In a recent decision that affects judicial elections in Kentucky and throughout the Sixth Circuit (Winter v. Wolnitzek), a unanimous panel weighed eight provisions in Kentucky’s Code of Judicial Conduct against the First Amendment free speech rights of judicial candidates.
The specific provisions included prohibitions on (1) “campaign[ing] as a member of a political organization” [facially unconstitutional]; (2) “mak[ing] speeches for or against a political organization or candidate” [facially unconstitutional] (3) “mak[ing] a contribution to a political organization or candidate” [upheld] (4) “publicly endors[ing] or oppos[ing] a candidate for public office” [upheld, but doesn’t apply to opposing one’s own opponent]; (5) “act[ing] as a leader or hold[ing] any office in a political organization” [upheld]; (6) making “false  statements” “knowingly” or “with reckless disregard for the truth” [facially constitutional but unconstitutional as applied to one plaintiff]; (7) making “misleading” statements [facially unconstitutional]; and (8) making “commitments” concerning “cases, controversies, or issues that are likely to come before the court” [remanded for further consideration concerning the clause’s meaning].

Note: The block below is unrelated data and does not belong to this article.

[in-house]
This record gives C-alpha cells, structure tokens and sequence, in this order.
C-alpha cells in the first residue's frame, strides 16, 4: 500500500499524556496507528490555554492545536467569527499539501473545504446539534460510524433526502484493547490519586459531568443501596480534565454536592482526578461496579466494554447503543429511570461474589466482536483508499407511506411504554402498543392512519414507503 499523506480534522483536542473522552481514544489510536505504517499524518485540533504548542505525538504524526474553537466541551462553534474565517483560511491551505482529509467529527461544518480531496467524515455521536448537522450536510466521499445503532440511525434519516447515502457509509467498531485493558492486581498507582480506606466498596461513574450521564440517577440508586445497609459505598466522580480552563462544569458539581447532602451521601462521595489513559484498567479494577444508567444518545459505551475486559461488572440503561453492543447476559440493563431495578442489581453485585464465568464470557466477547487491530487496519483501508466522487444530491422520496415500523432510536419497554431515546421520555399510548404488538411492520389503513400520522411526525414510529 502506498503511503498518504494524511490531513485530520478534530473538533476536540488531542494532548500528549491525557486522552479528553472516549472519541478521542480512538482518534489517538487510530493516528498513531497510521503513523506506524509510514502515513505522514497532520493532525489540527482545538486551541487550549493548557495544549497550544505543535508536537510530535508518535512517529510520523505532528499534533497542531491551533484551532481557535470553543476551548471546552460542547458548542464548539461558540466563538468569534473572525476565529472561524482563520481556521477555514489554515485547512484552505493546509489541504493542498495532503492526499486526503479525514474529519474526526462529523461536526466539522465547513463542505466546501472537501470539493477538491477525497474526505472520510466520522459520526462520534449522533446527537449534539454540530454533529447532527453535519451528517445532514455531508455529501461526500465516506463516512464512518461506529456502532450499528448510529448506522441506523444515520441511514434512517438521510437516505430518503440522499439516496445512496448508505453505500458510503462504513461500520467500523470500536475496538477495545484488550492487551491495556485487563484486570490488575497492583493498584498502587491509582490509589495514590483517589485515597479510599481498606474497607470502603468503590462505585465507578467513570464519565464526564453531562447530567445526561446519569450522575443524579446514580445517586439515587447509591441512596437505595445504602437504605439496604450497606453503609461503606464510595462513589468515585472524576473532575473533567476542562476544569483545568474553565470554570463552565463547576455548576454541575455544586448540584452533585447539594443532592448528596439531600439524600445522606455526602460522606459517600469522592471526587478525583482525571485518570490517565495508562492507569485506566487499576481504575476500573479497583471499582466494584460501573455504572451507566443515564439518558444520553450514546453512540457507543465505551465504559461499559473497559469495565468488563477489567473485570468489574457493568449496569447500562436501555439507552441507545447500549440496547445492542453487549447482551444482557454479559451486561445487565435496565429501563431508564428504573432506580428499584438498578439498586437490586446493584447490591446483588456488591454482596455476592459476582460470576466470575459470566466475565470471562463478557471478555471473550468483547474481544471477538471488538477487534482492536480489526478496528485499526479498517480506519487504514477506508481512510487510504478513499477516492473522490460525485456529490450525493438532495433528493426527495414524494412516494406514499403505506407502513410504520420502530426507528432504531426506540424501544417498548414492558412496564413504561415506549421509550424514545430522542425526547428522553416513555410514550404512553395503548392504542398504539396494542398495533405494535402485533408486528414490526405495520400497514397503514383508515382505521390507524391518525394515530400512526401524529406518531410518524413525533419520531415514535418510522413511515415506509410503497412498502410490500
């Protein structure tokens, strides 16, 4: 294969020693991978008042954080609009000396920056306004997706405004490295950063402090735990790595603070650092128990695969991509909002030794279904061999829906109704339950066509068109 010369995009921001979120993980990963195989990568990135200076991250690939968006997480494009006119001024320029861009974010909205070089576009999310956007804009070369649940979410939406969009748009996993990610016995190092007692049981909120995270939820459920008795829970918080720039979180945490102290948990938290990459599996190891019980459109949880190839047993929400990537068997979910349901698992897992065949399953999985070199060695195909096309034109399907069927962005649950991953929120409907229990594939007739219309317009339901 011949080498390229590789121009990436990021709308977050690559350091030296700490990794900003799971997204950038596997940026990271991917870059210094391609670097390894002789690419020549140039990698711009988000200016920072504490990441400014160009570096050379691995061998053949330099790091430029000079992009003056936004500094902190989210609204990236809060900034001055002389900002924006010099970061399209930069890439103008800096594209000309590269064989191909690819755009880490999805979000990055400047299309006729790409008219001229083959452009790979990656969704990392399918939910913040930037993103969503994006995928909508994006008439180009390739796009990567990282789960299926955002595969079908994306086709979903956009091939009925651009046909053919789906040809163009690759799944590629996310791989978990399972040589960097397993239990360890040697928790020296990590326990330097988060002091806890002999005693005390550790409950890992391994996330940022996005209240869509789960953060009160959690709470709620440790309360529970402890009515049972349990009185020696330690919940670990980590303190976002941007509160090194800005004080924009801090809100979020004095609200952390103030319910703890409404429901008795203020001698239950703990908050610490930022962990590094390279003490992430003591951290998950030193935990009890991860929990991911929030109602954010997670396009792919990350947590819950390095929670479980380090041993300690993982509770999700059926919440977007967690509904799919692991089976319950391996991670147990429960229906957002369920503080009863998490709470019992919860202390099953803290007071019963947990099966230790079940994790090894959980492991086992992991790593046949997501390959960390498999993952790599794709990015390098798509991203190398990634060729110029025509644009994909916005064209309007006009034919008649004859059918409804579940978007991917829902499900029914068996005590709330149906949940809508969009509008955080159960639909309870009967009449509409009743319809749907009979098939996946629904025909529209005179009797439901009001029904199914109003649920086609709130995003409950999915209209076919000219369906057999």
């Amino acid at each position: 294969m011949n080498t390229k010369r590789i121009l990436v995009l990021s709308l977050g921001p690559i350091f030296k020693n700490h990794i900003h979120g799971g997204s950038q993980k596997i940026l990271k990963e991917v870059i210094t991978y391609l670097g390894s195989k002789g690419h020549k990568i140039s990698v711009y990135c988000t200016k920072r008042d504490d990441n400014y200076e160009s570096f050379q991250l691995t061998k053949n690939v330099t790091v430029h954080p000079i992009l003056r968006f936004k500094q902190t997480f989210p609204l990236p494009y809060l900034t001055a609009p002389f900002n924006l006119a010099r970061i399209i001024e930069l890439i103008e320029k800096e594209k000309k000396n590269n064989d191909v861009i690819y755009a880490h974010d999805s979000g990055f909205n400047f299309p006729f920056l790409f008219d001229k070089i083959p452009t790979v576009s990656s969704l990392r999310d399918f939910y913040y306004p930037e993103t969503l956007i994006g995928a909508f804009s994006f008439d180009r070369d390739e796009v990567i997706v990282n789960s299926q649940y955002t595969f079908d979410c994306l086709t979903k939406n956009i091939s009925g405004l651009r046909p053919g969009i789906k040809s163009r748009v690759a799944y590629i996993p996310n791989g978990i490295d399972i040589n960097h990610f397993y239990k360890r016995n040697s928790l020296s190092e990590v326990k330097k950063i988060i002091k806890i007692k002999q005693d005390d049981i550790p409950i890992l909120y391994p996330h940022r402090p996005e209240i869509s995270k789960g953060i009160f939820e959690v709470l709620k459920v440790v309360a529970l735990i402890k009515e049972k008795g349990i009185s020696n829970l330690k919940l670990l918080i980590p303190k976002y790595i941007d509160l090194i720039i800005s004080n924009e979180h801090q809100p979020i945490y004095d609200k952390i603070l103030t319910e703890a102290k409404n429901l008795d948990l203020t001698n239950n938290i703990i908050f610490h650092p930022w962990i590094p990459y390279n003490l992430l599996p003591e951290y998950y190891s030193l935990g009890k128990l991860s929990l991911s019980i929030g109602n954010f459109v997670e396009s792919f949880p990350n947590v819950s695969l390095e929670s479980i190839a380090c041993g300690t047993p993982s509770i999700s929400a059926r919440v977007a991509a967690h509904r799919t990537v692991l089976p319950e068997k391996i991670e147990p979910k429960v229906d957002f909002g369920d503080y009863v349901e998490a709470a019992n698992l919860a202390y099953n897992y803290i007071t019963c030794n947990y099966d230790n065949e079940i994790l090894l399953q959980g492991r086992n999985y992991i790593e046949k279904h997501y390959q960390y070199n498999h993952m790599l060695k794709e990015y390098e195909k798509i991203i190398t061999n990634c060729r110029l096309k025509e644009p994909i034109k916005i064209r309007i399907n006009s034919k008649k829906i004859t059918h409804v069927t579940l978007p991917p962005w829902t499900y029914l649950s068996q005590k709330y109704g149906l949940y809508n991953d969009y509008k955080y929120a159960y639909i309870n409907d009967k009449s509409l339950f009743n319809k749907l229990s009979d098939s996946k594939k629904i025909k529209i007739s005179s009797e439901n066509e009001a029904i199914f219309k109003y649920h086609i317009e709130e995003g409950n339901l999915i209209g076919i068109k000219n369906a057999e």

While the Court’s analysis of each provision contains elements of nuance in First Amendment analysis, a key theme running throughout the opinion is that if states decide to elect judges then they cannot deny those candidates the ability to express their beliefs and argue why they are the best candidate for the job (i.e., campaign). But at the same time that is different than engaging in more quid pro quo-type activities traditionally associated with political actors gathering influence (e.g., making financial contributions, publicly endorsing other candidates, and/or holding office in political organizations). Given the traditional difference between judges and elected officials in the other branches of government, and the importance of judges applying the law without partiality (or the appearance of any partiality), the latter activities may be prohibited if the law is narrowly drawn to serve that compelling interest. Ultimately, the court ruled that three of the provisions were unconstitutional on their face (campaigning, speeches, and misleading statements), one was facially constitutional but unconstitutional as applied (false statements), and three were constitutional (endorsements, acting as a leader, and contributions). With respect to the “commitments” clause, the Court vacated the district court’s judgment and remanded for further consideration.